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Spangenberg Shibley & Liber LLP | Aug 13, 2018

Recent Talc Verdict Finds Johnson & Johnson Hid Asbestos Contamination

Categories: Talcum Powder

Over the years, various studies have found a link between talcum powder products used for feminine hygiene and ovarian cancer. It wasn’t until recently, though, that Johnson & Johnson, one of the largest pharmaceutical and health care product corporations in the world, began facing thousands of lawsuits filed by women who claimed J&J’s talc-containing products – including its Baby Powder and Shower to Shower products – caused them to suffer ovarian cancer. Some of those cases have resulted in significant verdicts, including a $55 million verdict in St. Louis in 2016, but thousands more are still pending. A recent $117 million verdict out of New Jersey, however, is highlighting a new focus in the litigation.

Last month, a New Jersey jury awarded $117 million verdict against Johnson & Johnson and its supplier Imerys to a man who said his asbestos-related cancer was caused by long-term use of the company’s baby powder. Although there are over 6,000 talc-related lawsuits against Johnson & Johnson, those cases largely focus on ovarian cancer in women. This case involved a different form of cancer with clear links to asbestos.

The case involved a New Jersey man who claimed to have developed mesothelioma, a rare and deadly form of cancer, as a result of using baby powder for decades. In the lawsuit, plaintiffs’ lawyers alleged Johnson & Johnson knew its baby powder had been contaminated with asbestos. For the first time, a jury was shown internal documents to support that claim, further revealing that the company knew of asbestos contamination caused by the mining process since the 1970s. J&J argued that the documents only showed the company being cautious, that no contamination was ever found, and that links between talc and asbestos were nothing more than junk science.

Talc, Baby Powder & Cancer-Related Litigation

Here are a few important details about talc and talcum powder lawsuits, especially as they relate to cancer.

  • Talc is a naturally occurring mineral used in hygiene products because it helps absorb moisture, keeps the skin dry, reduces friction and chafing, and can also control odor when manufacturers add fragrance. Powder products containing talc are commonly used when diapering babies, and some, including Johnson & Johnson’s Shower to Shower powder, have been marketed to women specifically.
  • According to claims raised by women who filed lawsuits against Johnson & Johnson, long-term use of these products caused them to develop ovarian cancer. These claims cite research which shows women who regularly use talcum powder for feminine hygiene for over 7 years double their risk of developing ovarian cancer, and women who use them in excess of 20 years triple their risk of being diagnosed. As health experts cite, that’s due to talcum powder traveling through the fallopian tubes to the ovaries, acting as an irritant that can cause the disease.
  • Links between talc-based products and cancer are well established, and date back decades. The International Agency for Research on Cancer (IARC) has also deemed perineal use of talcum powder as “possibly carcinogenic.” Still, Johnson & Johnson never added warnings to its talc-based products regarding these risks.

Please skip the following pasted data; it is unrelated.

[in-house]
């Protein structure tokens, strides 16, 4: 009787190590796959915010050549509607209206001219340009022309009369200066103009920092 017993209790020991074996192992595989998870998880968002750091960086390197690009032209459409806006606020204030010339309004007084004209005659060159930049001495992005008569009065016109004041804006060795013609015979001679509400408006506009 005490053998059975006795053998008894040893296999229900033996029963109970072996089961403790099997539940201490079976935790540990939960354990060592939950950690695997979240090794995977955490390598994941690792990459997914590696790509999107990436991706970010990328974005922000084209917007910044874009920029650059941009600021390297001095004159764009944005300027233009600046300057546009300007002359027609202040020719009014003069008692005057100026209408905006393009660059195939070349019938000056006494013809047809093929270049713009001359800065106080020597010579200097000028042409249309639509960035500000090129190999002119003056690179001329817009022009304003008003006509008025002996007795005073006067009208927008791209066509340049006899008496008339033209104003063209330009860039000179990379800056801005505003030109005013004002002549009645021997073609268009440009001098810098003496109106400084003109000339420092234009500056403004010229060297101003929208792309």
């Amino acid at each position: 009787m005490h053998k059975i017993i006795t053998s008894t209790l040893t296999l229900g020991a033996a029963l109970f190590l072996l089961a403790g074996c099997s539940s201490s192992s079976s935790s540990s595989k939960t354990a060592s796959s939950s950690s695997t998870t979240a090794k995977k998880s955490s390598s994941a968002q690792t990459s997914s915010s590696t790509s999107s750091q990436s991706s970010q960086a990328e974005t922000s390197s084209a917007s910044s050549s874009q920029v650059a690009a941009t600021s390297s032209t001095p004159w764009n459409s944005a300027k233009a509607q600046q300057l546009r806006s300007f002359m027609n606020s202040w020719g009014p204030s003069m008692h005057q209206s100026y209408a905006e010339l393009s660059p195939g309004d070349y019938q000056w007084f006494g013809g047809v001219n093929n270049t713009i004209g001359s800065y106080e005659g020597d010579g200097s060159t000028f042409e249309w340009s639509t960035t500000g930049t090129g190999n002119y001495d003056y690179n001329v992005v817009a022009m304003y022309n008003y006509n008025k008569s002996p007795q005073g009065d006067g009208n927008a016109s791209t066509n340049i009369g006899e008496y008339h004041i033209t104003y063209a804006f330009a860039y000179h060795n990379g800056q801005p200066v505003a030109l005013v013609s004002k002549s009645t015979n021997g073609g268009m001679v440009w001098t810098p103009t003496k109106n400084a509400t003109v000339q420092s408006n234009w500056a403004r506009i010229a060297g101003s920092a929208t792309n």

• With the recent case out of New Jersey, there are now arguments that mesothelioma can be caused by long-term talcum powder use. That claim argued internal documents from Johnson & Johnson show the company knew its talcum powder products contained asbestos, which has been sufficiently linked to mesothelioma and other cardiovascular diseases. Asbestos is also a naturally occurring set of minerals, and was used widely in the late 19th century and early 20th century until its use was restricted, phased out, or entirely banned by some countries for being a known carcinogen.
  • Because the links between asbestos and mesothelioma are clear, more victims diagnosed with the rare form of cancer after using talcum powder products may now have reason to pursue claims against Johnson & Johnson, especially in light of the new information released in the New Jersey case. The case may also open the door to more ovarian cancer lawsuits that allege asbestos contamination and exposure as a cause of ovarian cancer, though the links between asbestos and ovarian cancer are less clear. In fact, some studies have indicated an association between the two, while others have not found links.

Protecting Victims’ Rights: Were You Diagnosed with Cancer?

While there is still a lot to unfold when it comes to talc-based products and claims alleging cancer caused by asbestos exposure, the fact remains that numerous victims who developed cancer after using talcum powder products still have viable claims – especially as Johnson & Johnson knew about risks and failed to warn consumers. As a firm that has earned national recognition for our work handling complex personal injury and defective product cases, and recover over $1 billion in compensation for clients, we have the tools and experience to help victims in their fight for justice.

At Spangenberg Shibley & Liber LLP, our award-winning attorneys are actively reviewing cases from victims who believe their cancer was caused by long-term use of talcum powder. Our team can help you better understand talcum powder lawsuits, your rights, and how we may be able to assist you in taking legal action. To speak with an attorney from our firm, contact us today.